But, the BCBSA was not alone. Many other insurers and health plans developed technology assessment capabilities to aid in making coverage decisions. Similar efforts were initiated at Kaiser Permanente in southern and northern California that laid the foundation for joining the BCBSA effort. Group Health Cooperative of Puget Sound developed its own capability. In Minnesota, the Institute for Clinical Systems Integration, a collective effort of managed care organizations in that state, established both clinical guidelines and technology assessment efforts. Aetna created a technology assessment program, recruiting William McGivney from the American Medical Association (AMA). In addition, several analytical organizations, such as ECRI, began providing assessment services to smaller insurers (Rettig 1997).

For most of the health insurance industry, however, the inertia of medical necessity dominated coverage decision making well into the 1990s. The language of coverage was binary and blunt—either a procedure was covered or it was not. If experimental or investigational, then it was not covered. Not all insurers were committed to evidence-based coverage decision making. Policies, practices, and decisions varied greatly across insurers. In many cases, companies relied simply on the judgment of individual medical directors. As a result, the coverage decisions of individual health plans often appeared quite arbitrary at both the policy level and for individual patients (Newcomer 1990; Peters and Rogers 1994).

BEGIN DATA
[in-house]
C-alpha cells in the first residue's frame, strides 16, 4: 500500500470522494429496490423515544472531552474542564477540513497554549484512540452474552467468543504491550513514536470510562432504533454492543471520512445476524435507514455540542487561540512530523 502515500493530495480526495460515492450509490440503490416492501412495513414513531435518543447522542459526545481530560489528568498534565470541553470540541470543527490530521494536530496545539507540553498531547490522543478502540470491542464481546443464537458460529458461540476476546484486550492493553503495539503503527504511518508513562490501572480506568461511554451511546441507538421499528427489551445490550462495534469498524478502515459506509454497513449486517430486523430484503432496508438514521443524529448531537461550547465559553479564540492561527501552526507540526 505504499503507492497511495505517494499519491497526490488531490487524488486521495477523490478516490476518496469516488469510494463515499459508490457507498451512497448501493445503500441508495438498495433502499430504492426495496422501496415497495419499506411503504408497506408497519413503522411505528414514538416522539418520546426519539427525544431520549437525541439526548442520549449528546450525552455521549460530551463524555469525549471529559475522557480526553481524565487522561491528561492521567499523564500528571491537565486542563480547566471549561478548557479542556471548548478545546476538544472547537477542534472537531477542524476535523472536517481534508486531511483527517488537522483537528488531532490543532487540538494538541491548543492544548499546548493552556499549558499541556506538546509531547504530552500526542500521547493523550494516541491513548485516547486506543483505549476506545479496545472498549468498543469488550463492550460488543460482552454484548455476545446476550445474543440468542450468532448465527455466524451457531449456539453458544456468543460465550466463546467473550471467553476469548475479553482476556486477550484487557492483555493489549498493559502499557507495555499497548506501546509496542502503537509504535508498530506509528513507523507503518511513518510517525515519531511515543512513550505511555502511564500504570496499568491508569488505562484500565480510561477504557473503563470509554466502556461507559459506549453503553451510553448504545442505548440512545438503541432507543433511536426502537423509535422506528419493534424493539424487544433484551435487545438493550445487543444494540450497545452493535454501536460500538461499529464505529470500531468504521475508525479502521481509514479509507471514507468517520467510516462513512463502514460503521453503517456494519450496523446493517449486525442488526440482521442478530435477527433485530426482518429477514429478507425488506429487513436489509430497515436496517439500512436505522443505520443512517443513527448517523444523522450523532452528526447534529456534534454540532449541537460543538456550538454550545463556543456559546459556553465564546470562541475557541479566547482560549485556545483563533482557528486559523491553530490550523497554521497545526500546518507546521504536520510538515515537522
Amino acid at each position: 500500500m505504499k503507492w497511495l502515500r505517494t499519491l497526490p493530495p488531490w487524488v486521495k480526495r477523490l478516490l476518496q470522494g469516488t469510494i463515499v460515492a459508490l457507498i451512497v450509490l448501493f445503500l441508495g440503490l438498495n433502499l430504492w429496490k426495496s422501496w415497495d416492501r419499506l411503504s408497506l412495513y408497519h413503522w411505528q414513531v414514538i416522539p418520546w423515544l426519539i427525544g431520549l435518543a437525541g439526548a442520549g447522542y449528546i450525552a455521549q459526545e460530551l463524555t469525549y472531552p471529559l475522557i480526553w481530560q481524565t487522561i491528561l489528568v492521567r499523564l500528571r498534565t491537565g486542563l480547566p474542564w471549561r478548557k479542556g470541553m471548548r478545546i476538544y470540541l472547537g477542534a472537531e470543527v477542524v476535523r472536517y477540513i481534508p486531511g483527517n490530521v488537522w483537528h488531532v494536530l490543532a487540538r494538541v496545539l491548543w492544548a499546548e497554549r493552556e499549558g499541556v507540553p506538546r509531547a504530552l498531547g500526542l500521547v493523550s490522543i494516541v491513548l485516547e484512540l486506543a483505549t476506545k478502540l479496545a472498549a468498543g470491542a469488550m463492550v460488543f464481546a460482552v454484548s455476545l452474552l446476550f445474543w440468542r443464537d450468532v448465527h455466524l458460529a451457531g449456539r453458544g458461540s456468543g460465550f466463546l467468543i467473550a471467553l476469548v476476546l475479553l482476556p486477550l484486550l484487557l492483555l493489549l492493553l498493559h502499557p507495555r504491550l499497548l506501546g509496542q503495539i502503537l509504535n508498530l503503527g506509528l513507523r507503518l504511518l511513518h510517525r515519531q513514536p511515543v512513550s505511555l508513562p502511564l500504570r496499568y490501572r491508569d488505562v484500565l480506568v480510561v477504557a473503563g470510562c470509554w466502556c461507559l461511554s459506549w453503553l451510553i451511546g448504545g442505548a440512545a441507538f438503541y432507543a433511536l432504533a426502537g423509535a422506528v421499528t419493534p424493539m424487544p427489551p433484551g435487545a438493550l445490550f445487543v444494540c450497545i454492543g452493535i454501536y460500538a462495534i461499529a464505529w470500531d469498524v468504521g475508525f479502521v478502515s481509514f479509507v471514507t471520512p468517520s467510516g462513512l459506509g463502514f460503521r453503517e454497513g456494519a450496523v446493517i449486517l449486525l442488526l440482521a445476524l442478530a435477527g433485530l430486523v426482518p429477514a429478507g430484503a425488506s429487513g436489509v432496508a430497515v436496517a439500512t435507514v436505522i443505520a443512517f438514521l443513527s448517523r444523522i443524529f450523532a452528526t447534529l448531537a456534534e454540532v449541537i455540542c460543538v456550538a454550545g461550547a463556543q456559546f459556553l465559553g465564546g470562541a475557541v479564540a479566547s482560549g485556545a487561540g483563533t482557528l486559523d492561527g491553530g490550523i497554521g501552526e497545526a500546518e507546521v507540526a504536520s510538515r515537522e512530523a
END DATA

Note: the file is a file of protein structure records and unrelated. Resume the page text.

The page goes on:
The evolution of technology assessment during this period allowed a number of major insurers and health plans to become much more sophisticated than they had been in making coverage decisions. The resulting increased scrutiny of new treatments often surprised both clinical researchers and community physicians, given the pattern that had existed under fee-for-service medicine. Some were aware of the development of technology assessment among health insurers. Many became aware of this development when a specific coverage request for a particular patient was denied. Many more were surprised at insurers asking for evidence of medical effectiveness.